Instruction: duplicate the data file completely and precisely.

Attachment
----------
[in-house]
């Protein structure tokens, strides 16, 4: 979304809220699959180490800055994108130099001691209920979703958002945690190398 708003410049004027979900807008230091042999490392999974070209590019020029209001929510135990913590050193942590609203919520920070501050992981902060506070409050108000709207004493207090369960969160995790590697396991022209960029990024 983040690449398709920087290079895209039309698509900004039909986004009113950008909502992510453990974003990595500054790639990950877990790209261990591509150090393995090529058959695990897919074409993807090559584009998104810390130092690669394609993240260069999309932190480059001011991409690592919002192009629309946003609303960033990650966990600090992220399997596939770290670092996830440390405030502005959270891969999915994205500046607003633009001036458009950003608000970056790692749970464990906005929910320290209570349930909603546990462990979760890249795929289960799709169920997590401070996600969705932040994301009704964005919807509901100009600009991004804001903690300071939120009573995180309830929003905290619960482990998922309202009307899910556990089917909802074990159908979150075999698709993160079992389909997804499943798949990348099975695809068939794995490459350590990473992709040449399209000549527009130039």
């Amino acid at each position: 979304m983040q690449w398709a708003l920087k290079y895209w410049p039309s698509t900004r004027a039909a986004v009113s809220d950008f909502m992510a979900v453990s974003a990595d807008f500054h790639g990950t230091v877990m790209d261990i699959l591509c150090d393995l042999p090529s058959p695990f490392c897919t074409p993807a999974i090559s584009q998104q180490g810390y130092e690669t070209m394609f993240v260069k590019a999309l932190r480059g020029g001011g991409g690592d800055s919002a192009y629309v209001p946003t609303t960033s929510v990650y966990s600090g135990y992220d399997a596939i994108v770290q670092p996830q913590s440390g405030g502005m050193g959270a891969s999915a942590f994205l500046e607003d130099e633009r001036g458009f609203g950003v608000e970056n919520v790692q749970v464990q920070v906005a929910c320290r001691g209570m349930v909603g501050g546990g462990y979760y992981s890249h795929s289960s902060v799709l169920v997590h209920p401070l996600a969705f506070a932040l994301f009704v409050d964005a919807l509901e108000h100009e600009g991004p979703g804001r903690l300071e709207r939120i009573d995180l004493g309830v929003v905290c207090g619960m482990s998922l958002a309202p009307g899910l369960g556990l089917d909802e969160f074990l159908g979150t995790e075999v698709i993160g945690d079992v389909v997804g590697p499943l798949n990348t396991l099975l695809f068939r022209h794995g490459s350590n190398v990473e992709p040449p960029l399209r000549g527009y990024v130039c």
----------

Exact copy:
[in-house]
């Protein structure tokens, strides 16, 4: 979304809220699959180490800055994108130099001691209920979703958002945690190398 708003410049004027979900807008230091042999490392999974070209590019020029209001929510135990913590050193942590609203919520920070501050992981902060506070409050108000709207004493207090369960969160995790590697396991022209960029990024 983040690449398709920087290079895209039309698509900004039909986004009113950008909502992510453990974003990595500054790639990950877990790209261990591509150090393995090529058959695990897919074409993807090559584009998104810390130092690669394609993240260069999309932190480059001011991409690592919002192009629309946003609303960033990650966990600090992220399997596939770290670092996830440390405030502005959270891969999915994205500046607003633009001036458009950003608000970056790692749970464990906005929910320290209570349930909603546990462990979760890249795929289960799709169920997590401070996600969705932040994301009704964005919807509901100009600009991004804001903690300071939120009573995180309830929003905290619960482990998922309202009307899910556990089917909802074990159908979150075999698709993160079992389909997804499943798949990348099975695809068939794995490459350590990473992709040449399209000549527009130039």
């Amino acid at each position: 979304m983040q690449w398709a708003l920087k290079y895209w410049p039309s698509t900004r004027a039909a986004v009113s809220d950008f909502m992510a979900v453990s974003a990595d807008f500054h790639g990950t230091v877990m790209d261990i699959l591509c150090d393995l042999p090529s058959p695990f490392c897919t074409p993807a999974i090559s584009q998104q180490g810390y130092e690669t070209m394609f993240v260069k590019a999309l932190r480059g020029g001011g991409g690592d800055s919002a192009y629309v209001p946003t609303t960033s929510v990650y966990s600090g135990y992220d399997a596939i994108v770290q670092p996830q913590s440390g405030g502005m050193g959270a891969s999915a942590f994205l500046e607003d130099e633009r001036g458009f609203g950003v608000e970056n919520v790692q749970v464990q920070v906005a929910c320290r001691g209570m349930v909603g501050g546990g462990y979760y992981s890249h795929s289960s902060v799709l169920v997590h209920p401070l996600a969705f506070a932040l994301f009704v409050d964005a919807l509901e108000h100009e600009g991004p979703g804001r903690l300071e709207r939120i009573d995180l004493g309830v929003v905290c207090g619960m482990s998922l958002a309202p009307g899910l369960g556990l089917d909802e969160f074990l159908g979150t995790e075999v698709i993160g945690d079992v389909v997804g590697p499943l798949n990348t396991l099975l695809f068939r022209h794995g490459s350590n190398v990473e992709p040449p960029l399209r000549g527009y990024v130039c």